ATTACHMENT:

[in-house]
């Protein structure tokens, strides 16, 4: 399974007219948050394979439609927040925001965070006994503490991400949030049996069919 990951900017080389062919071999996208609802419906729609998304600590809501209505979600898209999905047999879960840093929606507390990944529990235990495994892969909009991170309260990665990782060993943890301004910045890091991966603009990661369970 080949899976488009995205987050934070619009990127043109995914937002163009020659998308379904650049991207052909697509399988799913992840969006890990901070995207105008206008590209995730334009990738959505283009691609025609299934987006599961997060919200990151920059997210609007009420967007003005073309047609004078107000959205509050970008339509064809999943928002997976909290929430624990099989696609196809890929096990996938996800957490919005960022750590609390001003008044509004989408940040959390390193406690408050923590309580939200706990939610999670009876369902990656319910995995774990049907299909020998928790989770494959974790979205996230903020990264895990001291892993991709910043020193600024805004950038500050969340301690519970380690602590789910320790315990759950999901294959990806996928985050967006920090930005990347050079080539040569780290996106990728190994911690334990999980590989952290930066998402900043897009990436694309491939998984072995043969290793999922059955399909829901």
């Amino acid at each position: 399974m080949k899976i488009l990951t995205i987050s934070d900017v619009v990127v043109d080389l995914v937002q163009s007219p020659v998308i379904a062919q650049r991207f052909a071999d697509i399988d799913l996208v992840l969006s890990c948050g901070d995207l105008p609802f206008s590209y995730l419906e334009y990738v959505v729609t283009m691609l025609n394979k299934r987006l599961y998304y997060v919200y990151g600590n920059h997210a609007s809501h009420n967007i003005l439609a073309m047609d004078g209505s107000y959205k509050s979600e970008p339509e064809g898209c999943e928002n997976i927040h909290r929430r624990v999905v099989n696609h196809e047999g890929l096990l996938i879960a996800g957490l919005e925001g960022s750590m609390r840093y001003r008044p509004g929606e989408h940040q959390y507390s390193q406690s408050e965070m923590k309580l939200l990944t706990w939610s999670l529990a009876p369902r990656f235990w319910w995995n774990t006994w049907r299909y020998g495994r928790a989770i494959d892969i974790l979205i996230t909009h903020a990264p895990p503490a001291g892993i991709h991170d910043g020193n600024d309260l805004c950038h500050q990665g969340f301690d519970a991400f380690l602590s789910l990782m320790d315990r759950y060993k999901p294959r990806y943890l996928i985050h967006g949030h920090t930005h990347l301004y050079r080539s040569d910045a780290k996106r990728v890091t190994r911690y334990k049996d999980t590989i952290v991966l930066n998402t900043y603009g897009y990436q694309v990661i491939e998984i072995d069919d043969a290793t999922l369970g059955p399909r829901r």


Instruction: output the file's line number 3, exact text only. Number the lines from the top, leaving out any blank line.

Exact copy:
């Amino acid at each position: 399974m080949k899976i488009l990951t995205i987050s934070d900017v619009v990127v043109d080389l995914v937002q163009s007219p020659v998308i379904a062919q650049r991207f052909a071999d697509i399988d799913l996208v992840l969006s890990c948050g901070d995207l105008p609802f206008s590209y995730l419906e334009y990738v959505v729609t283009m691609l025609n394979k299934r987006l599961y998304y997060v919200y990151g600590n920059h997210a609007s809501h009420n967007i003005l439609a073309m047609d004078g209505s107000y959205k509050s979600e970008p339509e064809g898209c999943e928002n997976i927040h909290r929430r624990v999905v099989n696609h196809e047999g890929l096990l996938i879960a996800g957490l919005e925001g960022s750590m609390r840093y001003r008044p509004g929606e989408h940040q959390y507390s390193q406690s408050e965070m923590k309580l939200l990944t706990w939610s999670l529990a009876p369902r990656f235990w319910w995995n774990t006994w049907r299909y020998g495994r928790a989770i494959d892969i974790l979205i996230t909009h903020a990264p895990p503490a001291g892993i991709h991170d910043g020193n600024d309260l805004c950038h500050q990665g969340f301690d519970a991400f380690l602590s789910l990782m320790d315990r759950y060993k999901p294959r990806y943890l996928i985050h967006g949030h920090t930005h990347l301004y050079r080539s040569d910045a780290k996106r990728v890091t190994r911690y334990k049996d999980t590989i952290v991966l930066n998402t900043y603009g897009y990436q694309v990661i491939e998984i072995d069919d043969a290793t999922l369970g059955p399909r829901r």